DIR: Simon Curtis • WRI: Frank Cottrell-Boyce, Simon Vaughan • PRO: Steve Christian, Damien Jones • DOP: Ben Smithard • ED: Victoria Boydell • DES: Ellen Brill • MUS: John Debney • CAST: Domhnall Gleeson, Margot Robbie, Kelly Macdonald, Alex Lawther
Goodbye Christopher Robin is a film which delicately weaves together the threads of family, fame, and recovery. Touching on transgenerational trauma and regret, the film is preoccupied with the notion of recapturing a feeling of warmth and happiness. Upon receiving a life-changing telegram on the status of his son fighting in World War Two, A.A Milne (Domhnall Gleeson) begins to remember the tender interactions with his child, events which inspired his famous Winne-the-Pooh novels.
Tainted by the trauma instilled as a result of serving in the World War One, Milne returns to London feeling disenchanted and uncomfortable at the ease at which upper-class life returns to normal. Suffering from PTSD and vehemently opposed to the concept of war, Milne relocates to the countryside, much to the annoyance of his wife Daphne (Margot Robbie). Isolated by quiet country life, Daphne returns to the city. Shortly after, their nanny, Nu (Kelly Macdonald), also returns to aid her sick mother, leaving Milne alone with his son, Billy Moon (Alex Lawther). Being unaccustomed to child-care, Milne and his son tentatively begin to bond, growing fiercely close as Milne finds new inspiration in his son’s games with his stuffed animals. Daphne returns, and the first Winnie-the-Pooh stories are published. However, the success of the books thrust shy Billy Moon, the real-life Christopher Robin, into the spotlight, and soon the line between the novelty of child fame and exploitation begin to blur.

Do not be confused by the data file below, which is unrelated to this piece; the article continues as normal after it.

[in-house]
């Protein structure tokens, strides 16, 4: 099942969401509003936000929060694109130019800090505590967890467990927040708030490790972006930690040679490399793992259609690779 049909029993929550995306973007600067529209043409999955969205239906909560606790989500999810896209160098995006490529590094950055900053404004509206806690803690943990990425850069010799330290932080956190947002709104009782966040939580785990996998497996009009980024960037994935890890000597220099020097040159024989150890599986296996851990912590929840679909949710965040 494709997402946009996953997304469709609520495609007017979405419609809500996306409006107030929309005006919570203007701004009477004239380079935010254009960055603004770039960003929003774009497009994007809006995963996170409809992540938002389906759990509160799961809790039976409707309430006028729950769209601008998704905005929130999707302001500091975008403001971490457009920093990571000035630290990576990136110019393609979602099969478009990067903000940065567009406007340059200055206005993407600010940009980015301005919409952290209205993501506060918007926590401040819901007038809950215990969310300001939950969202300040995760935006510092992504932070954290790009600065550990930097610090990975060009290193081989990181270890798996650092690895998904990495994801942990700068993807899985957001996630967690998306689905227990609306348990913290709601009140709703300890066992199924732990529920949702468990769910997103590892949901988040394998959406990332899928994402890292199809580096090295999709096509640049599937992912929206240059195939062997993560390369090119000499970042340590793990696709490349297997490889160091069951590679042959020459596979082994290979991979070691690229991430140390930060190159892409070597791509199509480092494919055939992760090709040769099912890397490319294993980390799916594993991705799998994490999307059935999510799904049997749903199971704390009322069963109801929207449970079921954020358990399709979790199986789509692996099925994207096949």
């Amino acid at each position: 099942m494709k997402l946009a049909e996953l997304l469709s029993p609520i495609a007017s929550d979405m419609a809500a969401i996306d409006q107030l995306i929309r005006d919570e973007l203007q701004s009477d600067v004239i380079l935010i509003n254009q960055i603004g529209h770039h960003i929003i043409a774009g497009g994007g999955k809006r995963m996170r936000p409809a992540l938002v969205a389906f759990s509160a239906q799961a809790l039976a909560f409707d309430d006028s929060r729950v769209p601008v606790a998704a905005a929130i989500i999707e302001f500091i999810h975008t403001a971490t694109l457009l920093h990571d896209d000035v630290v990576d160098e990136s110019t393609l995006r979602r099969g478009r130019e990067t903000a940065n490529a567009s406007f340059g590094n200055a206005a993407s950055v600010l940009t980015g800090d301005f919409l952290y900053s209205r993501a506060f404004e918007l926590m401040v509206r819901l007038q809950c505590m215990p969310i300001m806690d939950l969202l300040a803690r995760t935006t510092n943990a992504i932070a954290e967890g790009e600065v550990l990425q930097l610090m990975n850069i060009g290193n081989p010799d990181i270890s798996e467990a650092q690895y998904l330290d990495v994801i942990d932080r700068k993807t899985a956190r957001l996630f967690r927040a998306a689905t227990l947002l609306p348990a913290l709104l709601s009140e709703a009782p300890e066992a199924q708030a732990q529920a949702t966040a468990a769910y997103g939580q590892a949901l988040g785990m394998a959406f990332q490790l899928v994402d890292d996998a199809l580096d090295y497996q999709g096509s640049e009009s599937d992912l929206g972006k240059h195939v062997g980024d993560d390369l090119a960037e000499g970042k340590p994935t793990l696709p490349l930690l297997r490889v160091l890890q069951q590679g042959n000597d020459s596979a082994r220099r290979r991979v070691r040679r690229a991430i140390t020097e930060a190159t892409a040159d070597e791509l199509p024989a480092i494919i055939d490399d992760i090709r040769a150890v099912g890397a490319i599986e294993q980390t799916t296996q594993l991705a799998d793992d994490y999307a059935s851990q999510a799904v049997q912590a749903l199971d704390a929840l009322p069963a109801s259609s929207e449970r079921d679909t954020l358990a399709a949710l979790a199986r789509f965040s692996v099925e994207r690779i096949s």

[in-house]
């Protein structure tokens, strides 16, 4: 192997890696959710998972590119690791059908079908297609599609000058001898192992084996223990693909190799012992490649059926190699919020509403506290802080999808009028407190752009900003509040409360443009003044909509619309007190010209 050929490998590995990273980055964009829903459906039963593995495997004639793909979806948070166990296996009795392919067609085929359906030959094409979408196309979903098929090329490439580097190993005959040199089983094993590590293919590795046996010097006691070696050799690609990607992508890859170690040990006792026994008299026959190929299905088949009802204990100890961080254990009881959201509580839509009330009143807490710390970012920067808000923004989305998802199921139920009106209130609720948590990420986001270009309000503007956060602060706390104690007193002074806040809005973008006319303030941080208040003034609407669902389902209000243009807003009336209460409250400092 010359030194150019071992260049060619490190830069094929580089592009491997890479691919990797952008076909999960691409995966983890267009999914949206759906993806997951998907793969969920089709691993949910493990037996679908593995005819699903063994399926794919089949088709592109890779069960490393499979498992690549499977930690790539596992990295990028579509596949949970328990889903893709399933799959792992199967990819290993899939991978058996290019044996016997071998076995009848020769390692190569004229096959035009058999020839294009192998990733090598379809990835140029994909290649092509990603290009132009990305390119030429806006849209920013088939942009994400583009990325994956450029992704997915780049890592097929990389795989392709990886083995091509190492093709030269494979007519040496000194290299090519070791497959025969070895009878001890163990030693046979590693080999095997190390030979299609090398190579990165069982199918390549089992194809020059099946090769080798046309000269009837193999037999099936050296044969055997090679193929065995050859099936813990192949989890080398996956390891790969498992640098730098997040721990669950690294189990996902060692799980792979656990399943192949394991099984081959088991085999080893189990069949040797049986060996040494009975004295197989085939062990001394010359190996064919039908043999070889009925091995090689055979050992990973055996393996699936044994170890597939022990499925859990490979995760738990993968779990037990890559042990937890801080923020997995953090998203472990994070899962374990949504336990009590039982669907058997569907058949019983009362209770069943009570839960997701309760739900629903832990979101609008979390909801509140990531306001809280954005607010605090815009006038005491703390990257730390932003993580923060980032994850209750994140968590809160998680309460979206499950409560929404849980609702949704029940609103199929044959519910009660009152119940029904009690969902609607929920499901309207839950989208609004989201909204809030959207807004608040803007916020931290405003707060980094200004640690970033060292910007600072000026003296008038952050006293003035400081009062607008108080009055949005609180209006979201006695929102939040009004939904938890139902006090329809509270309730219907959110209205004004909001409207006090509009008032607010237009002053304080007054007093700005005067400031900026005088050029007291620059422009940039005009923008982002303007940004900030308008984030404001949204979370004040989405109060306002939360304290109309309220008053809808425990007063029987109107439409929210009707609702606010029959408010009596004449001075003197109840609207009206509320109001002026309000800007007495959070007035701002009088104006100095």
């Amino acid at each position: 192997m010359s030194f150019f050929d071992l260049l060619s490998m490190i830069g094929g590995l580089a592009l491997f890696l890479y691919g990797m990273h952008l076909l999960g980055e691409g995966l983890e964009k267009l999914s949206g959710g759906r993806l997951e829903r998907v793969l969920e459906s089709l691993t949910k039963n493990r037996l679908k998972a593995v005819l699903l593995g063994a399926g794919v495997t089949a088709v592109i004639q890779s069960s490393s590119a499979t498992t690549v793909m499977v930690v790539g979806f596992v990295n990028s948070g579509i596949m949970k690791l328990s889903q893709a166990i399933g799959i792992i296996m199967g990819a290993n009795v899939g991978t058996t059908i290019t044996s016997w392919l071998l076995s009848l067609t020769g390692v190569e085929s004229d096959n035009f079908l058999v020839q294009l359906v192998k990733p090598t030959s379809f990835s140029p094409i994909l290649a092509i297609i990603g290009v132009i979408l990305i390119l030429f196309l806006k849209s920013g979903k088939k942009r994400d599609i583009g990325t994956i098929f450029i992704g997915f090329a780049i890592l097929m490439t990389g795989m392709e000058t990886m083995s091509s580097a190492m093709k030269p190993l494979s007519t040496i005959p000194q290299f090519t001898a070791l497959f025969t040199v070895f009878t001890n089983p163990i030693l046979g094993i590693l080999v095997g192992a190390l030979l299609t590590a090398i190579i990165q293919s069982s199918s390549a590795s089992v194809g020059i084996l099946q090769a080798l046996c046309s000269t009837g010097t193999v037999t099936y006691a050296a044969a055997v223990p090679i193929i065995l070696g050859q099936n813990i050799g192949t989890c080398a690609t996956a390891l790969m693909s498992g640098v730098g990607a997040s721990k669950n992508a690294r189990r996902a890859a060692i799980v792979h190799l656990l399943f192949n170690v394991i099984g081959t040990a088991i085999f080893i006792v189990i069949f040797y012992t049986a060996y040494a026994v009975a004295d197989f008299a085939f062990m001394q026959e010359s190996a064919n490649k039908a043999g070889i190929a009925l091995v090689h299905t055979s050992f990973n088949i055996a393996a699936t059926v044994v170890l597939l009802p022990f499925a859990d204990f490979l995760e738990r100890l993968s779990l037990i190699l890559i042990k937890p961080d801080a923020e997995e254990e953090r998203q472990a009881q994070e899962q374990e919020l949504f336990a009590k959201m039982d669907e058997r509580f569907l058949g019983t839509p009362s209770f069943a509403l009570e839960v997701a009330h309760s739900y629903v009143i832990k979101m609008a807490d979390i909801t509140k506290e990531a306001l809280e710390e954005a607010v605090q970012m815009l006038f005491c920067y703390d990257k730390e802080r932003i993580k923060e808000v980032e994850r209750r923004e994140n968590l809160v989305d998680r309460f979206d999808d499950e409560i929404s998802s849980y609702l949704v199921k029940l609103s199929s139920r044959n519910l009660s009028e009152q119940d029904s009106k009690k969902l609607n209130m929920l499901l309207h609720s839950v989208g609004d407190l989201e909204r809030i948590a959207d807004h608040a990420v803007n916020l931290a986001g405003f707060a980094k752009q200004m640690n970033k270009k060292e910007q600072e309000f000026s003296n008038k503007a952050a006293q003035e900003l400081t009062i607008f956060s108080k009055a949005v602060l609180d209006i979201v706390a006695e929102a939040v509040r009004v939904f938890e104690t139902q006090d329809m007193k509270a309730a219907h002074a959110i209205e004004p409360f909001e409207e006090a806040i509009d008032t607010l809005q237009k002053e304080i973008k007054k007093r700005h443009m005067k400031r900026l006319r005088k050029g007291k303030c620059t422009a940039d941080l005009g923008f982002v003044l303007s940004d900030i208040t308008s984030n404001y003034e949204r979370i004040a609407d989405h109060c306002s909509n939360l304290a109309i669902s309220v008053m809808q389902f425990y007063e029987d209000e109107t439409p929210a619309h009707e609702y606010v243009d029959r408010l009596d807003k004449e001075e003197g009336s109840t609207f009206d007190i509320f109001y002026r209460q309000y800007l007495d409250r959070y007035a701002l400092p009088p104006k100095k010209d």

Healing appears to be the main theme of Goodbye Christopher Robin, the film is spiked by its stages; denial, resistance, relapse, accidental selfishness. Milne hopes that running from the chaos of London will prevent his PTSD from being triggered, but soon finds that countryside sounds can be just as violent. His time with Billy Moon proves soothing, as the child helps to rationalise frightening noises and encourages Milne to push through pain. Without sufficient medical support, there are aspects to Milne’s actions that are slightly volatile, and he is tinged with regret from the times he’s lost his temper. Working on Winnie-the-Pooh and bonding with his son prove therapeutic, but as celebration spills over into exploitation a certain sadness is passed onto Billy Moon, who grows up under the shadow of the boy his father has penned him to be. What had brought Milne and Billy together drives a hard wedge between them in later years, with Billy’s longing for anonymity resulting in him signing up to fight a war. In his desperate pursuit of happiness, Milne’s accidental selfishness pushes his son far, far away, and the film becomes a study in bittersweet remembrance and the taunting nature of hindsight.
Touching and heartfelt, Goodbye Christopher Robin is a biopic that finds its focus beyond the books it celebrates, and instead searches for a human connection behind the childhood characters and scars of war.
Sadhbh Ni Bhroin
PG (See IFCO for details)
Goodbye Christopher Robin is released 29th September 2017